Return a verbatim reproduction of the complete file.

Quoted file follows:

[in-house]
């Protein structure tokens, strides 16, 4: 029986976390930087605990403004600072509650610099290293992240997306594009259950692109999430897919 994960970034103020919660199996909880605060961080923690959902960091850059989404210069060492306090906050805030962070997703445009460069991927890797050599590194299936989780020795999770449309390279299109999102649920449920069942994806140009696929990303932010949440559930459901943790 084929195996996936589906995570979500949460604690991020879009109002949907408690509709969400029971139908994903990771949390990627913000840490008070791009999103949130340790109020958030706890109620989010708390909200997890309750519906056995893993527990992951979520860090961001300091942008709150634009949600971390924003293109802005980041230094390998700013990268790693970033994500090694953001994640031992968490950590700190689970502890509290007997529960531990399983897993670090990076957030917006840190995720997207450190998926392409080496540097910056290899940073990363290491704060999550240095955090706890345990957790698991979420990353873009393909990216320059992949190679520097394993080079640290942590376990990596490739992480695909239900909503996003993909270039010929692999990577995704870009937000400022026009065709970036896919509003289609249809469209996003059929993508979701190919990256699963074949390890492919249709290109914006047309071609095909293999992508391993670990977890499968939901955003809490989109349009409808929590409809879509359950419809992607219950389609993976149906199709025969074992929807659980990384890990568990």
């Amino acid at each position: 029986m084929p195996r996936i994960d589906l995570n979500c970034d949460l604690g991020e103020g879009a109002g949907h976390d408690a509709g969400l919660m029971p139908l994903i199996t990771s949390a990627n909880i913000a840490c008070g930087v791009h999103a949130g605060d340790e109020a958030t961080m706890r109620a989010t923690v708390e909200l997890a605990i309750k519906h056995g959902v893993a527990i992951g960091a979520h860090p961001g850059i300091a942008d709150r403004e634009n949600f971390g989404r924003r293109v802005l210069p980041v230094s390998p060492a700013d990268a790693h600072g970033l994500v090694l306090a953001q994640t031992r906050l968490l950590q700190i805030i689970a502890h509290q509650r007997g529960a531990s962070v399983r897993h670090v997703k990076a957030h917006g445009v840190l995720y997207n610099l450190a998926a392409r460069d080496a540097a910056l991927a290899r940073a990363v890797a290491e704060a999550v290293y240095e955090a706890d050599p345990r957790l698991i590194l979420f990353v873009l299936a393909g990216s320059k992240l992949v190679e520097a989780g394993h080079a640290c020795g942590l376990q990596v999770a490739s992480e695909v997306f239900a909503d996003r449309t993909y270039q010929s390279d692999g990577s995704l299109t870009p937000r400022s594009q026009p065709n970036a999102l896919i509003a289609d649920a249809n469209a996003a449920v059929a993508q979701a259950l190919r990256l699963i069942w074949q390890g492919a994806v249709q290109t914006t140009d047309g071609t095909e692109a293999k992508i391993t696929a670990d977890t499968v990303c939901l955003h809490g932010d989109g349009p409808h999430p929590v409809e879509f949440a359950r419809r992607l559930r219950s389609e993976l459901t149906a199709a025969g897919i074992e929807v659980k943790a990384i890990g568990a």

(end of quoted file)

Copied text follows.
[in-house]
């Protein structure tokens, strides 16, 4: 029986976390930087605990403004600072509650610099290293992240997306594009259950692109999430897919 994960970034103020919660199996909880605060961080923690959902960091850059989404210069060492306090906050805030962070997703445009460069991927890797050599590194299936989780020795999770449309390279299109999102649920449920069942994806140009696929990303932010949440559930459901943790 084929195996996936589906995570979500949460604690991020879009109002949907408690509709969400029971139908994903990771949390990627913000840490008070791009999103949130340790109020958030706890109620989010708390909200997890309750519906056995893993527990992951979520860090961001300091942008709150634009949600971390924003293109802005980041230094390998700013990268790693970033994500090694953001994640031992968490950590700190689970502890509290007997529960531990399983897993670090990076957030917006840190995720997207450190998926392409080496540097910056290899940073990363290491704060999550240095955090706890345990957790698991979420990353873009393909990216320059992949190679520097394993080079640290942590376990990596490739992480695909239900909503996003993909270039010929692999990577995704870009937000400022026009065709970036896919509003289609249809469209996003059929993508979701190919990256699963074949390890492919249709290109914006047309071609095909293999992508391993670990977890499968939901955003809490989109349009409808929590409809879509359950419809992607219950389609993976149906199709025969074992929807659980990384890990568990």
């Amino acid at each position: 029986m084929p195996r996936i994960d589906l995570n979500c970034d949460l604690g991020e103020g879009a109002g949907h976390d408690a509709g969400l919660m029971p139908l994903i199996t990771s949390a990627n909880i913000a840490c008070g930087v791009h999103a949130g605060d340790e109020a958030t961080m706890r109620a989010t923690v708390e909200l997890a605990i309750k519906h056995g959902v893993a527990i992951g960091a979520h860090p961001g850059i300091a942008d709150r403004e634009n949600f971390g989404r924003r293109v802005l210069p980041v230094s390998p060492a700013d990268a790693h600072g970033l994500v090694l306090a953001q994640t031992r906050l968490l950590q700190i805030i689970a502890h509290q509650r007997g529960a531990s962070v399983r897993h670090v997703k990076a957030h917006g445009v840190l995720y997207n610099l450190a998926a392409r460069d080496a540097a910056l991927a290899r940073a990363v890797a290491e704060a999550v290293y240095e955090a706890d050599p345990r957790l698991i590194l979420f990353v873009l299936a393909g990216s320059k992240l992949v190679e520097a989780g394993h080079a640290c020795g942590l376990q990596v999770a490739s992480e695909v997306f239900a909503d996003r449309t993909y270039q010929s390279d692999g990577s995704l299109t870009p937000r400022s594009q026009p065709n970036a999102l896919i509003a289609d649920a249809n469209a996003a449920v059929a993508q979701a259950l190919r990256l699963i069942w074949q390890g492919a994806v249709q290109t914006t140009d047309g071609t095909e692109a293999k992508i391993t696929a670990d977890t499968v990303c939901l955003h809490g932010d989109g349009p409808h999430p929590v409809e879509f949440a359950r419809r992607l559930r219950s389609e993976l459901t149906a199709a025969g897919i074992e929807v659980k943790a990384i890990g568990a």